Flow is the feed. It’s the posts and the tweets. It’s the stream of daily and sub-daily updates that remind people that you exist. Stock is the durable stuff. It’s the content you produce that’s as interesting in two months (or two years) as it is today. It’s what people discover via search. It’s what spreads slowly but surely, building fans over time.
I wish more people were making tools for a specific creative purpose rather than for general consumer adoption. I wish more people were making tools that very intentionally do not scale—tools with users by the dozen. Tools you experience not through a web signup form, but through pathbreaking creative work.
In concluding, I’m going to drop a real secret on you. Used to be that if you wanted to be subversive and radical, you’d publish on the web, bypassing all those arcane publishing structures at no cost. Everyone would know about your work at lightening speed; you’d be established and garner credibility in a flash, with an adoring worldwide readership.
I like positioning the generative-web-event as being somewhere between a seminar, a TV show, and a magazine. Like a seminar, or workshop: it’s brainy, and collaborative, aimed at creating knowledge, not just reciting it; Like a TV show: it’s live! It’s happening now! Or, rather — it was happening then. We’re going to show you something that’s going to gain and capture your attention; Like a... magazine: you’re not capturing a random viewer, who is just trying to tune in to whatever catches their attention at that moment. You’re connecting with subscribers, and trying to gain and hold their attention. Too much of the web, of social media, is like flicking through the channels, with too much of the bad aspects of that and not enough of the good. This is a really cool idea. I want to see these things too! Make me a member! Let me subscribe!
Making things is a circle. You start the arc with an idea about the world: an observation or hunch. Then you sprint around the track, getting to a prototype—a breadboard, a rough draft, a run-through—as fast as you can. Your goal isn’t to finish the thing. It’s to expose it, no matter how rough or ragged, to the real world. You do that, and you learn: Which of your ideas were right? Which were wrong? What surprised you? What did other people think? Then you plow those findings back into an improved prototype. Around the circle again. Run!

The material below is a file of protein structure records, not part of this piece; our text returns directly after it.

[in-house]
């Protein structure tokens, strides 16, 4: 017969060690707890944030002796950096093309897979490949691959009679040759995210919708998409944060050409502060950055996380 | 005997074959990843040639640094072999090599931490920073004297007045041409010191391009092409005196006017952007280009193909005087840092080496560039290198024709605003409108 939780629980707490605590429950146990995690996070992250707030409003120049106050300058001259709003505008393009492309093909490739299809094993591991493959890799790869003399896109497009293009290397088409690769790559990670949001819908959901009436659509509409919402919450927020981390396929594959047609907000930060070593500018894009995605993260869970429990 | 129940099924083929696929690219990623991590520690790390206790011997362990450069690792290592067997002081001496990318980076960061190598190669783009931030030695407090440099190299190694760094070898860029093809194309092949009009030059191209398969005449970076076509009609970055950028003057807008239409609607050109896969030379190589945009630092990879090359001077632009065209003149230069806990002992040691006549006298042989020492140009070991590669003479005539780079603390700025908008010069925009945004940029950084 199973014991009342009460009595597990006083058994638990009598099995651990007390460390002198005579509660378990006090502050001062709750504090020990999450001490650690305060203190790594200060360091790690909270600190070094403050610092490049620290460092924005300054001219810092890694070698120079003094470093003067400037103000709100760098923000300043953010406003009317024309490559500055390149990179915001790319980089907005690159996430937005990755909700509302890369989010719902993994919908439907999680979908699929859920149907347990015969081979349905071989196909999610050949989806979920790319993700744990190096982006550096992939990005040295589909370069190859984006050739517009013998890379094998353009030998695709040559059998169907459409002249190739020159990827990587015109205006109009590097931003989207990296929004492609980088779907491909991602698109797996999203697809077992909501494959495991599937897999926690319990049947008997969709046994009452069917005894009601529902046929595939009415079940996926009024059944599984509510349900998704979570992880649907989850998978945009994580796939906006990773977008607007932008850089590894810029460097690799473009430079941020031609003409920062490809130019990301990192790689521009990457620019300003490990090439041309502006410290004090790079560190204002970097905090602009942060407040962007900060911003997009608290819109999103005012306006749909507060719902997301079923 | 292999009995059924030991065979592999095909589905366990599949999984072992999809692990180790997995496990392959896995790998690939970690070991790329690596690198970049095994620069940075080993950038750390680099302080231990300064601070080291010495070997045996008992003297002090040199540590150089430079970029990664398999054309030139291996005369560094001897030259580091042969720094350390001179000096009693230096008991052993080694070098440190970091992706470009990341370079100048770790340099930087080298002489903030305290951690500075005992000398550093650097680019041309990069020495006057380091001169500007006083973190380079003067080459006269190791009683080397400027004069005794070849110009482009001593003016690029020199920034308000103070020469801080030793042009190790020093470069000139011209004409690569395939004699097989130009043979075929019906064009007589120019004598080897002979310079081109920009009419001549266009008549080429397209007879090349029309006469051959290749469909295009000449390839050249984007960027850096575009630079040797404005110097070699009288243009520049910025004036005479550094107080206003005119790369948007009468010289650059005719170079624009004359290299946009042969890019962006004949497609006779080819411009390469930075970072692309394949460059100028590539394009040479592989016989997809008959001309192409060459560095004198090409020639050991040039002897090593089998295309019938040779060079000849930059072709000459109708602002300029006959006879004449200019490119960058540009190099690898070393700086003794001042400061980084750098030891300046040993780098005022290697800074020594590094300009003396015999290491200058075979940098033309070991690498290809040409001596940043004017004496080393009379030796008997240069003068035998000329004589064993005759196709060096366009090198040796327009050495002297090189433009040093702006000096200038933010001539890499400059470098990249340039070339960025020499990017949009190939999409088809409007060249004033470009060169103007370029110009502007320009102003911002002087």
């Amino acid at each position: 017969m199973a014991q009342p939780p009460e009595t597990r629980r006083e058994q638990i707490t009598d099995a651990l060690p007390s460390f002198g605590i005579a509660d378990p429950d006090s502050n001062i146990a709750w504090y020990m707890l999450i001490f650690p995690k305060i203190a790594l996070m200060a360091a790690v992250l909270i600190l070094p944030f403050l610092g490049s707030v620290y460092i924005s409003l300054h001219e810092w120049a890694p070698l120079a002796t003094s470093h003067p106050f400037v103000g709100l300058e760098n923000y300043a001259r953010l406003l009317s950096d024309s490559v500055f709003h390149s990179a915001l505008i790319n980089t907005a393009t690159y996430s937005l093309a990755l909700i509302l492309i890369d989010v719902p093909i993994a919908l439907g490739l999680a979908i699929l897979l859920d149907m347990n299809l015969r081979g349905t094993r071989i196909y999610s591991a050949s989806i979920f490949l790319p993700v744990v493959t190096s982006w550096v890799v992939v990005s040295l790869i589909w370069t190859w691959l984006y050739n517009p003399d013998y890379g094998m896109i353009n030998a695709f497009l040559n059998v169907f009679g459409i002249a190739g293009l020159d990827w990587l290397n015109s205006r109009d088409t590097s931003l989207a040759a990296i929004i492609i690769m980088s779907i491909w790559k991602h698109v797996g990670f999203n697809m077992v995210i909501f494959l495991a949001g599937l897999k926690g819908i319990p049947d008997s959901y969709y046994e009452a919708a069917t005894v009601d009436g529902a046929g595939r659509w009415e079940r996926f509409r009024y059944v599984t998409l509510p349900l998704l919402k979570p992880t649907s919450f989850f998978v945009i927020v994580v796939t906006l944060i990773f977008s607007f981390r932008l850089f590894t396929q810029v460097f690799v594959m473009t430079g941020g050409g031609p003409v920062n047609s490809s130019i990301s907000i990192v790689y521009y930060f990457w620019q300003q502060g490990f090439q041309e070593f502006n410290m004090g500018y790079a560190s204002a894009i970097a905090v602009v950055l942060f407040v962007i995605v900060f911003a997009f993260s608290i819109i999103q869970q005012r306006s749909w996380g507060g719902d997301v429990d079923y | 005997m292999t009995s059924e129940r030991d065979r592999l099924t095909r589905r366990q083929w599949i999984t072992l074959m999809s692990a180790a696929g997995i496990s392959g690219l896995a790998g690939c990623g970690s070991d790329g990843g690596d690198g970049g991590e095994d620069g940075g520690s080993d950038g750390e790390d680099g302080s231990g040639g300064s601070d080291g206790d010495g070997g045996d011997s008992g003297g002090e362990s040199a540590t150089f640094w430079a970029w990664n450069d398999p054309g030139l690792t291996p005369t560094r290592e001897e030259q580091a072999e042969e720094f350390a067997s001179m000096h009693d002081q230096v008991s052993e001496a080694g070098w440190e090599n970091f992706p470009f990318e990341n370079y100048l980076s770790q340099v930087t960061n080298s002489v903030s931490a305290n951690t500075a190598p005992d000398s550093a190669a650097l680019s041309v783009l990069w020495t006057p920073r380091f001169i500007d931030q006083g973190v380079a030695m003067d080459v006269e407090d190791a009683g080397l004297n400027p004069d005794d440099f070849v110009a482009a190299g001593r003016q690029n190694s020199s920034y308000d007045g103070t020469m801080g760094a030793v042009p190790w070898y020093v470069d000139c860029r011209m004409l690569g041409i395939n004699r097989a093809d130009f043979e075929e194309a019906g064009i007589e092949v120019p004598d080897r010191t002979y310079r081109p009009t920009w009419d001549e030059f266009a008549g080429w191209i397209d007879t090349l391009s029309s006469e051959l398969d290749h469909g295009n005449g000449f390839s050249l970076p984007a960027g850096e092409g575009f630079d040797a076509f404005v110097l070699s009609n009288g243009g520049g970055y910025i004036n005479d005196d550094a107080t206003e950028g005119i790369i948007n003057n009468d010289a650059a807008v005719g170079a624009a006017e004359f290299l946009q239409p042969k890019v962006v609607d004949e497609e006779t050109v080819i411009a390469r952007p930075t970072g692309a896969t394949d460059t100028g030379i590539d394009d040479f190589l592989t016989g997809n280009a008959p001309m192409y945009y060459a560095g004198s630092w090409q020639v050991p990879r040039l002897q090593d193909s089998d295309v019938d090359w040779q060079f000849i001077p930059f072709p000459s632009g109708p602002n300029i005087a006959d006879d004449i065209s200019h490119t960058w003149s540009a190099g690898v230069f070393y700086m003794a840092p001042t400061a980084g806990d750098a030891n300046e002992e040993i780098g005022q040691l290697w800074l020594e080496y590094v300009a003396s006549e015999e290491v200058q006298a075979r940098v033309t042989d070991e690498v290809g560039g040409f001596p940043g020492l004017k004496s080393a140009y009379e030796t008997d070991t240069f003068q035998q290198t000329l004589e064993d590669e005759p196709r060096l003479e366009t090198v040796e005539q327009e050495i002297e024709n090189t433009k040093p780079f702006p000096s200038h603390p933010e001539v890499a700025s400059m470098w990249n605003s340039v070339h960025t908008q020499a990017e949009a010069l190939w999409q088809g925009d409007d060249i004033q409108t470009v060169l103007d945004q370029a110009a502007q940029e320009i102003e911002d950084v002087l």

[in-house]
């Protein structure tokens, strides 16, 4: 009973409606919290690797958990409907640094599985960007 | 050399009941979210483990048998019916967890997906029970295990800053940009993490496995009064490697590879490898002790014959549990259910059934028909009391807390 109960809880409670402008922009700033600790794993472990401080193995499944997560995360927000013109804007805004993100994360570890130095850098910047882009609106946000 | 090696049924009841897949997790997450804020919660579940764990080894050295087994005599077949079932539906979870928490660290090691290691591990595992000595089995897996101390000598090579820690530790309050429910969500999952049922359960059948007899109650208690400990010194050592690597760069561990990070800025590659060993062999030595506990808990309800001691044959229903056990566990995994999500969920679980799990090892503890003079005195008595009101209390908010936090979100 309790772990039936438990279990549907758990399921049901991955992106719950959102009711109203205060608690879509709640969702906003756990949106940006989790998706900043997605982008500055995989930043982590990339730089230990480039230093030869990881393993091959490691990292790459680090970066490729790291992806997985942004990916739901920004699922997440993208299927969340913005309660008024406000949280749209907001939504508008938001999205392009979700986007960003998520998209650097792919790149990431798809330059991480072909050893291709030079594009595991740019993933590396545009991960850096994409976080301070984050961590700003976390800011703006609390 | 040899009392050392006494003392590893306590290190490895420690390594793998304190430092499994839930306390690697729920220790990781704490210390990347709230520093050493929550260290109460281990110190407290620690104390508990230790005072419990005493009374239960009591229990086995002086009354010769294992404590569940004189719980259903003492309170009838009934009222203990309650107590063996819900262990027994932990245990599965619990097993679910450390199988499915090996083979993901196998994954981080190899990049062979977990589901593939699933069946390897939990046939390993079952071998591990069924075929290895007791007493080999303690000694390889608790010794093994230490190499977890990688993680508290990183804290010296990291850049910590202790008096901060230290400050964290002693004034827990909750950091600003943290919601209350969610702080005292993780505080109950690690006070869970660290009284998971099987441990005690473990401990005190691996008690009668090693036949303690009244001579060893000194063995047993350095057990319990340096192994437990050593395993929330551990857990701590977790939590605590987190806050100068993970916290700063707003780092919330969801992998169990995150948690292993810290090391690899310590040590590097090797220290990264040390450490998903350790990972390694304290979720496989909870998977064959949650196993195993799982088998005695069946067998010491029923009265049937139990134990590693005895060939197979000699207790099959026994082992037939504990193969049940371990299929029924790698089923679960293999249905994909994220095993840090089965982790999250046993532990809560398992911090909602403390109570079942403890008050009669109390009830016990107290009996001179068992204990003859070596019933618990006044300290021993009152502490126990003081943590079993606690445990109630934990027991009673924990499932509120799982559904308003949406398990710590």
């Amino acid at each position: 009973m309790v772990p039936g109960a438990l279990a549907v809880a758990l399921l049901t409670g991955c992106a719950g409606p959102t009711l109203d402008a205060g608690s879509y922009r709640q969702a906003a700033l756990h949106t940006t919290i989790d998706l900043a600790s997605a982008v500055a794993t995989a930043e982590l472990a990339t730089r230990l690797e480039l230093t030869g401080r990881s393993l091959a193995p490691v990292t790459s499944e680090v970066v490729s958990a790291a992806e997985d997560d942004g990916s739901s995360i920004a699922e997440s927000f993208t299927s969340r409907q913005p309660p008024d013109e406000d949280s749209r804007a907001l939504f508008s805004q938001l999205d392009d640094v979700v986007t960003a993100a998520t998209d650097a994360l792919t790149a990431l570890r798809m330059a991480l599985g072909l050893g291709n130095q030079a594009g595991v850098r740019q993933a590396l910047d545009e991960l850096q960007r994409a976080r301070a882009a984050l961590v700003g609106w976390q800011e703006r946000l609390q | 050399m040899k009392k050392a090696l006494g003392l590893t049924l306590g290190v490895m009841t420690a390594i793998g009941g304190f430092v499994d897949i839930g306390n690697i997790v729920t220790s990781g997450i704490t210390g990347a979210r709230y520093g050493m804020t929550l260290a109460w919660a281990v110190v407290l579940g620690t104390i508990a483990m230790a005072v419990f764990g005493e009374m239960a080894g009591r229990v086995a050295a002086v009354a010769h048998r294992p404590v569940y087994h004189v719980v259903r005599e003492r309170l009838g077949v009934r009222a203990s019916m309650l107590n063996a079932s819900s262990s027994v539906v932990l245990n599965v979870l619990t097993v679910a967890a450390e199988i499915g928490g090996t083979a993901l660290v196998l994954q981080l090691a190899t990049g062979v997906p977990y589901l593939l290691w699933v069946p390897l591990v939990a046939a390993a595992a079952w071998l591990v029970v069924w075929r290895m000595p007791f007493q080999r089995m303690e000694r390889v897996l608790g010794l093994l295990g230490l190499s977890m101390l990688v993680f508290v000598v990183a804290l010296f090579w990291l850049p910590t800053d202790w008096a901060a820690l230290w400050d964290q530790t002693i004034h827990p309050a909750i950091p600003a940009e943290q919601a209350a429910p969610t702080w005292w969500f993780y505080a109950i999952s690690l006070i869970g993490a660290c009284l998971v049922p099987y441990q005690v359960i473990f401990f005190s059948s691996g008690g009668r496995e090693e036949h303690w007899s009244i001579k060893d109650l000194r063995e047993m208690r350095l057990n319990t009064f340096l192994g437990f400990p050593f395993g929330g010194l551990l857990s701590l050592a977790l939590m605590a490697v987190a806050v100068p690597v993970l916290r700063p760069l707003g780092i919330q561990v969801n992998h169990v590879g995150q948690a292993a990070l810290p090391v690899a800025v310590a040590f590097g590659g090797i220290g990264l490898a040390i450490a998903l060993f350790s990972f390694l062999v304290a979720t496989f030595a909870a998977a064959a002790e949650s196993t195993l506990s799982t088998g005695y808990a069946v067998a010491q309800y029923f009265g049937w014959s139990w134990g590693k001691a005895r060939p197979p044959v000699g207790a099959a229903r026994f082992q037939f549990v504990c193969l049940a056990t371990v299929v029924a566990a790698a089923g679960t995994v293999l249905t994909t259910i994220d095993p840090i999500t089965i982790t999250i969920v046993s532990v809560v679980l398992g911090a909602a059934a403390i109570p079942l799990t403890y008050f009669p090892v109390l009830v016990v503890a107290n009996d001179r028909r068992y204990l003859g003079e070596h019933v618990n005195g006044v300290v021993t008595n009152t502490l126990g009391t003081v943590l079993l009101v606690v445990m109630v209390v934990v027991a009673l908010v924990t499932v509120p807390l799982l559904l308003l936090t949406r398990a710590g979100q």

It will dip and diminish, but will RSS ever go away? Nah. One of RSS’s weaknesses in its early days—its chaotic decentralized weirdness—has become, in its dotage, a surprising strength. RSS doesn’t route through a single leviathan’s servers. It lacks a kill switch. I’ve got 72 feeds now in my Reader (my… Feedly?), down from a peak of three hundred, and many seem pretty derelict. But who knows? As... long as the URL resolves, a feed can still surprise you. RSS is the true web: a loose net of dark filaments. These faint tendrils of connection are almost invisible when quiescent, but then out of nowhere—hello!—they light up again. I am happy to have them.
I think in its most basic form, your identity is the product of how you manage your attention and others’ access to that attention. Those areas where your attention is focused assemble to form a set of experiences that shape and influence where you’ll direct future attention. But that attention is interrupted all the time by people, events, things, desires, boredom, weather, etc. and that process of interruption is, largely, contained to physical space because that is a natural gate on access.